As I’m sure you’ve already guessed- I can now start that motor up, no problem!

Captain Austin proudly displaying his newly caught fish from The Squid

Stay Calm

It seems like the right time to tell you my first “oh shit” story.

Before making the decision to purchase a boat, Austin spent a lot of time preparing me for life as a liveaboard.  To him, that meant feeding me worst case scenarios and presenting the doomsday  version of life on a boat. Essentially he wanted to make sure this is something I really wanted before making the commitment; and I did. He could not scare me away.         

The first two weeks living on ZV were smooth sailing. Hard work? Yes. A major adjustment from life on land? Yes. Doomsday level difficulty? No. I was proud of myself and confident in my progression of experience and knowledge. Too confident.

I woke up a bit grumpy because I had to get up early to help re-drop the anchor, as the previous day Austin noticed our chain was fouled on old line and chain left on the ocean floor. It had been a few days since we last lifted anchor and we had been fine, so I thought it was unnecessary. It was my day off and I wanted to sleep in. His decision probably saved our boat.

It was a rocky morning on the boat. As the hours rolled on, conditions began to intensify. Out of nowhere, not forecasted by any weather app, the wind began howling and the waves started to increase in size and strength. We are fairly protected from storms where we are located on the leeward side of the island. But this storm came from the west, hitting us hard. The waves swelled up 10ft high. At that point I could no longer see the shore less than 50 yards away.

Already worried about the anchor setting correctly and holding ZV without dragging, I let go of my pride and called Austin as things started to escalate.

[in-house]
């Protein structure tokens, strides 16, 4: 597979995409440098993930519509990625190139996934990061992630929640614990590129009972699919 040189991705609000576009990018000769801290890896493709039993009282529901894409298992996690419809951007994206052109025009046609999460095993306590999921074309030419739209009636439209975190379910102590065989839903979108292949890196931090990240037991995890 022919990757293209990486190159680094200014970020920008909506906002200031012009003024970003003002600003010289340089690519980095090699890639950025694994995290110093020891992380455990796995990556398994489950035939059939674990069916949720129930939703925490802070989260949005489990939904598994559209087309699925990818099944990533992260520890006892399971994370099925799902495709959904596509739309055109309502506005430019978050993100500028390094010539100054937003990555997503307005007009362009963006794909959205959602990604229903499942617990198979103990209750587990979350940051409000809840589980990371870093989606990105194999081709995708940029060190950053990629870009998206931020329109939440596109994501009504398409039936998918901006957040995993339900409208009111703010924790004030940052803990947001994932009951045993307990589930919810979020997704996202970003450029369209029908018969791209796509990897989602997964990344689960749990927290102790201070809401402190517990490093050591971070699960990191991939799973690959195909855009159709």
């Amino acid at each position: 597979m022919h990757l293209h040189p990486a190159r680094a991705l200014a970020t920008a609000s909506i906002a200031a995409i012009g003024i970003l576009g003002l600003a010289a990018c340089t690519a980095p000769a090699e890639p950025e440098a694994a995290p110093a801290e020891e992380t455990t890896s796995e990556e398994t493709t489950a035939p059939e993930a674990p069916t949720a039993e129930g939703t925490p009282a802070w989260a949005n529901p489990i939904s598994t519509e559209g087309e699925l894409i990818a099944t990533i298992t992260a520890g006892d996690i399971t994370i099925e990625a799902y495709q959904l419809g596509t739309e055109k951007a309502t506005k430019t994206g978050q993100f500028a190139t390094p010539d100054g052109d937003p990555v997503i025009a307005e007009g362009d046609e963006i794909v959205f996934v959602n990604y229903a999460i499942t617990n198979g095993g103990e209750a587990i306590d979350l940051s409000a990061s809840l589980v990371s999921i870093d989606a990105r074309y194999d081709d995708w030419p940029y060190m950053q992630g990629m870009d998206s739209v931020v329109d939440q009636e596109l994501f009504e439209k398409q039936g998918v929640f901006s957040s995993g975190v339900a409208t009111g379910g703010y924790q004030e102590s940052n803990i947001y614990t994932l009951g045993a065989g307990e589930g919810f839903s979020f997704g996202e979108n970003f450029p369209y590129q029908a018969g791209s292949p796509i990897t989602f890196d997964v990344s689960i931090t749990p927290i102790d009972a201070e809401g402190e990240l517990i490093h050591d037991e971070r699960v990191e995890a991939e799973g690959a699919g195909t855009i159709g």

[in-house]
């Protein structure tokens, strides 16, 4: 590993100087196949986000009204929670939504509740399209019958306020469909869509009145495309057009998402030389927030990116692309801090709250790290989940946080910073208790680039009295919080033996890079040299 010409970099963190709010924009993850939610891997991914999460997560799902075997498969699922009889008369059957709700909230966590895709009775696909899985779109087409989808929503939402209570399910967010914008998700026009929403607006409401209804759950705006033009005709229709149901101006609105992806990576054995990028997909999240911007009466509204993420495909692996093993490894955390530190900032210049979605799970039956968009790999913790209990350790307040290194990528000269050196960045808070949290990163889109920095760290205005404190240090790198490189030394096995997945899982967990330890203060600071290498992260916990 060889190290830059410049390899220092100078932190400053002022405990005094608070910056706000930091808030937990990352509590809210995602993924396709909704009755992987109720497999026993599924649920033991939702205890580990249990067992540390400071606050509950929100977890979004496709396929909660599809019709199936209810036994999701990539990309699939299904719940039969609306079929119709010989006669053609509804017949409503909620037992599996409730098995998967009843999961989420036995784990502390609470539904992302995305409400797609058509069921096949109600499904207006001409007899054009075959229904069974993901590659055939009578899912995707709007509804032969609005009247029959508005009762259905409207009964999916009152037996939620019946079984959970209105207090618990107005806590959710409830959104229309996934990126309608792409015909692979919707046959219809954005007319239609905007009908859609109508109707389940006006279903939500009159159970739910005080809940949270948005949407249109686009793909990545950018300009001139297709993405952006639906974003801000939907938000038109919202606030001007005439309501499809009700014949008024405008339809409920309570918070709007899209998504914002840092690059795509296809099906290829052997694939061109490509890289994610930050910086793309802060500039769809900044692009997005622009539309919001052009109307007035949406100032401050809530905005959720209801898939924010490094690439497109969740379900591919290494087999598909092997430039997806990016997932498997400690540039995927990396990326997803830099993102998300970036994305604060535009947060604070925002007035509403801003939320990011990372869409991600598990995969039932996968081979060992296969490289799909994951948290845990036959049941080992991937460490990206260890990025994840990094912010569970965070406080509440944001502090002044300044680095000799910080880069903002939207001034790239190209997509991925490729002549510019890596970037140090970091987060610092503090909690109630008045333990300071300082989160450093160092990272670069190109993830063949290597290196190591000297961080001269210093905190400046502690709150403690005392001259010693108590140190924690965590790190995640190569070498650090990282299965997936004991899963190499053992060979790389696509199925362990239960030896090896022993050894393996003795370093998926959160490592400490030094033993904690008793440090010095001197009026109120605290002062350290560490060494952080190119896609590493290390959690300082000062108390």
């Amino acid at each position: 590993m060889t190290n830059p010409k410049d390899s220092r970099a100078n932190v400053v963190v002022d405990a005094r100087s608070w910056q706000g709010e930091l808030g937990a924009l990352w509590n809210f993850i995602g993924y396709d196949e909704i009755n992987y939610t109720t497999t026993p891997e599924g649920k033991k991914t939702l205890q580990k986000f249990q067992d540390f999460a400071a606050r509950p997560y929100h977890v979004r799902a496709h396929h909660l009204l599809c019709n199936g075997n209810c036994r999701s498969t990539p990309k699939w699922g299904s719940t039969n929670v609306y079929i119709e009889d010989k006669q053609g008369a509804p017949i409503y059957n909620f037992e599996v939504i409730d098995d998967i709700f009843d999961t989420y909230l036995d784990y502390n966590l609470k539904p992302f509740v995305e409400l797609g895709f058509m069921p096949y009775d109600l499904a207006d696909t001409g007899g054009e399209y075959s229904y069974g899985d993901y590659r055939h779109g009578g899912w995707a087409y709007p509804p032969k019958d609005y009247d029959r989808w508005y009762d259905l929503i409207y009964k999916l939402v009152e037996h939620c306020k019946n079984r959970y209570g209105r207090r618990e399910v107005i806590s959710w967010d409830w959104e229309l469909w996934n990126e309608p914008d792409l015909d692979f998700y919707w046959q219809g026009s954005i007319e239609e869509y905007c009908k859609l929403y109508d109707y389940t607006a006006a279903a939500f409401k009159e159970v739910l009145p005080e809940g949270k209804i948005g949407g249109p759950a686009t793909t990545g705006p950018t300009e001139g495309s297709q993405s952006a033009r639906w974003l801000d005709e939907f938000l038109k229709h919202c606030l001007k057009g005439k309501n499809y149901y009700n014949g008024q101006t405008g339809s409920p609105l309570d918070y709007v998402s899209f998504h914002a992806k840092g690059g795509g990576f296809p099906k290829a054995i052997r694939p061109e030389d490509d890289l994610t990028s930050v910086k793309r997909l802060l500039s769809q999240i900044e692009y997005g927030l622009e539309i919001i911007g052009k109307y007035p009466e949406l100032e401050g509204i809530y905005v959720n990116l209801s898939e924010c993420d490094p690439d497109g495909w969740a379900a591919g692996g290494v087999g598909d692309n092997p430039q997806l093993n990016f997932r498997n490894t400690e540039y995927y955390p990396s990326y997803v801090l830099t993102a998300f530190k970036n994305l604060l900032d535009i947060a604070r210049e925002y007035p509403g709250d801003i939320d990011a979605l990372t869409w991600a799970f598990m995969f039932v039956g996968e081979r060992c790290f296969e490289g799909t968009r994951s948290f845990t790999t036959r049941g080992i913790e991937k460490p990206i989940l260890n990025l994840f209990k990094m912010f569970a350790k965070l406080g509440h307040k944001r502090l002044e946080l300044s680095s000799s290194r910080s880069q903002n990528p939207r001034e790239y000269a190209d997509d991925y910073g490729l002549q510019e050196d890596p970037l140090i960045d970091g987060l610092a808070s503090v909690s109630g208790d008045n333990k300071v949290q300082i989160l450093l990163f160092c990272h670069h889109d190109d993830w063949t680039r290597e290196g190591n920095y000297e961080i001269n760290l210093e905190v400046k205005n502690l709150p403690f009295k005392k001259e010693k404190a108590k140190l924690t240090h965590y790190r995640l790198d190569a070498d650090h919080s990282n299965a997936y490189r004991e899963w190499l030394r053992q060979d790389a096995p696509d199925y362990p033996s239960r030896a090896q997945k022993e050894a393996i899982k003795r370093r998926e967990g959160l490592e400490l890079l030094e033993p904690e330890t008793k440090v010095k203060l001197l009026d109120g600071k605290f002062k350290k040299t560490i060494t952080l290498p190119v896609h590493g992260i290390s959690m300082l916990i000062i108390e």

My first call went as follows:

Chelsea: “ It’s getting really bad out here. I’m worried about the motor on the dinghy. It’s slamming so hard on the waves it’s about to slide off. What do I do?”

Austin: “ Bring the dinghy in closer to the boat and tie it off”

C: “ Got it. Also, the rudder is banging from side to side and the steering wheel is slamming back-and-forth.”   

A: “ Tie the wheel off to something to steady it. You’ve got this!”

It was pouring rain and the waves were pounding me, making it difficult to see and navigate the boat. I brought the dinghy in and tied it off on the cleat, making sure to put the working load to the front like Austin taught me. I located some extra line and began working to secure the wheel. As I was doing that I noticed an unmanned boat floating by.

“Shit” I thought, “that sucks”.

 “That boat looks familiar” I looked up again. “That’s our dinghy”.                 

My next call to Austin:

C: “The Squid (the name of our dinghy) broke the cleat.”

A: “ Broke the cleat?”

C: “ Yes. The stainless snapped and Squid is on shore”

A: “Can you see him?”

C: “Yes”

A: “Keep your eye on him. I’ll figure out what to do. We’re ending the charter early. I’ll call you soon”

Waves were crashing over ZV and her bow began to dip into the ocean at the end of its ride down the face of each massive wall of water. I was watching other boats disappearing in and out of vision, hanging on for dear life as they weathered the storm.

With all the commotion, the Coast Guard zooming by on jet skis rescuing divers and paddle borders from the water, the thunderous sound of waves crashing all around me, I completely missed a small sailboat wash onto the beach. Now, I was hyper-focused on my surroundings.

I noticed another sailboat drifting dangerously through the mooring field, edging towards shore. It seemed as if the boats captain was attempting to turn it and motor to safety. In the blink of an eye it was stuck on the reef.

That’s when I made my third and final call:

C: “ You need to come get me. Now”

A: *guests loudly getting sick* “It took us longer than expected to get into the harbor. It’s a mess. Stay calm. You’re doing good. ”

The whole ordeal only lasted for 3-4 hours. I’m proud to say I only cried for 30 minutes of it. This experience was a huge lesion in emotional control and staying calm under pressure. By the time Austin got to the boat, I was filled with joy and relief that the storm was dying down and our gear kept ZV safe.

Added bonus: the day ended with an incredible sunset. Almost like the Earth was comforting us after a long day.